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Jetman Attempts Intercontinental Flight 140

Posted by samzenpus
from the a-jetwing-and-a-prayer dept.
Last year we ran the story of Yves Rossy and his DIY jetwings. Yves spent $190,000 and countless hours building a set of jet-powered wings which he used to cross the English Channel. Rossy's next goal is to cross the Strait of Gibraltar, from Tangier in Morocco and Tarifa on the southwestern tip of Spain. From the article: "Using a four-cylinder jet pack and carbon fibre wings spanning over 8ft, he will jump out of a plane at 6,500 ft and cruise at 130 mph until he reaches the Spanish coast, when he will parachute to earth." Update 18:57 GMT: mytrip writes: "Yves Rossy took off from Tangiers but five minutes into an expected 15-minute flight he was obliged to ditch into the wind-swept waters."
Supercomputing

Australia's CSIRO To Launch CPU-GPU Supercomputer 82

Posted by timothy
from the ready-for-duke-nuken-forever dept.
bennyboy64 contributes this excerpt from CRN Australia: "The CSIRO will this week launch a new supercomputer which uses a cluster of GPUs [pictures] to gain a processing capacity that competes with supercomputers over twice its size. The supercomputer is one of the world's first to combine traditional CPUs with the more powerful GPUs. It features 100 Intel Xeon CPU chips and 50 Tesla GPU chips, connected to an 80 Terabyte Hitachi Data Systems network attached storage unit. CSIRO science applications have already seen 10-100x speedups on NVIDIA GPUs."
Handhelds

Modded UX490 UMPC Shows Off Years of Community Development 75

Posted by timothy
from the soldered-on-a-new-warranty-too dept.
An anonymous reader writes "The community at www.MicroPCTalk.com have spent the last few years devising all sorts of mods and tweaks for the Sony VAIO UX-series UMPC. Now they've thrown nearly all of their major breakthroughs into one machine. Using the latest UX model (UX490) as the base, the original SSD has been swapped for a speedy 128GB SSD, the CPU has been unsoldered from the mobo and replaced with a Core 2 Duo U7700 (making this probably the smallest computer to use said CPU). The original EDGE module has been removed, and carefully put in its place is an E169 Huawei terminal which provides up to 7.2mbps 3G (HSDPA), voice and texting. On top of this, the unit quad-boots Mac OS X, Windows 7, Windows Vista, and Windows XP (and the Huawei terminal works under Mac OS X as well)."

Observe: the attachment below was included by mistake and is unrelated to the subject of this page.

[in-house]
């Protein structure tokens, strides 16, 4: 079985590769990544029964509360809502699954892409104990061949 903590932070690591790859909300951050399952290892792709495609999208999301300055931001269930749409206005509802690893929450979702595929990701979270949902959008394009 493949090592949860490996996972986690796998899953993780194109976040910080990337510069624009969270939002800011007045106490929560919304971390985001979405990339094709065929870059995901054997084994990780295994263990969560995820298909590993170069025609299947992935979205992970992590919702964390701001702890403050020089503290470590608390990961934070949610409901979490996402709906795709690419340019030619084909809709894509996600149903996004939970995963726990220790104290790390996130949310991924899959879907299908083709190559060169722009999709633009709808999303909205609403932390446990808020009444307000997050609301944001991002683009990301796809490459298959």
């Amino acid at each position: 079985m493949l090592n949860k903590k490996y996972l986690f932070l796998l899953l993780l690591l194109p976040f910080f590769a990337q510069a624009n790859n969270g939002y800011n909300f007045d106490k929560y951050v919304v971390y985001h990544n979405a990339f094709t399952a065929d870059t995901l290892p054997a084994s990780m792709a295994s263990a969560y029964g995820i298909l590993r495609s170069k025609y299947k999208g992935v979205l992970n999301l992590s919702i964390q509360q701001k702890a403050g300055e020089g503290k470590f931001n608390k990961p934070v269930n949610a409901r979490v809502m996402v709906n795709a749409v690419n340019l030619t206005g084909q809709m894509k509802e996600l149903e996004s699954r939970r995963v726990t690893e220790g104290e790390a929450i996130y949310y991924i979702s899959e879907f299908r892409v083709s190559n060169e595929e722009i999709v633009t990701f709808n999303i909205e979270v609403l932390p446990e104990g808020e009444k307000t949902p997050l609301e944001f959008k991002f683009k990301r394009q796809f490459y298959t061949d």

Communications

After 35 Years, Another Message Sent From Arecibo 249

Posted by timothy
from the but-that's-an-aphone dept.
0xdeadbeef writes "Two weeks ago, MIT artist-in-residence Joe Davis used the Arecibo radio telescope to send a message to three stars in honor of the 35th anniversary of the famous Drake-Sagan transmission to M13 in 1974. It was apparently allowed but not endorsed by the director of the facility, and used a jury-rigged signal source on what will now be known as the 'coolest iPhone in the world.' The message encoded a DNA sequence, but no word yet on whether it disabled any alien shields. You can get the low-down on Centauri Dreams: Part 1, Part 2."
Science

Light Resonators Used To Move Nano-Sized Objects 63

Posted by timothy
from the tiny-stuff dept.
ElectricSteve writes "Scientists at Cornell University report they can now use a light beam carrying a single milliwatt of power to move objects and even change the optical properties of silicon from opaque to transparent at the nanometric scale." As the article says, such an advancement "could prove very useful for the future of micro-electromechanical (MEMS) and micro-optomechanical (MOMS) systems."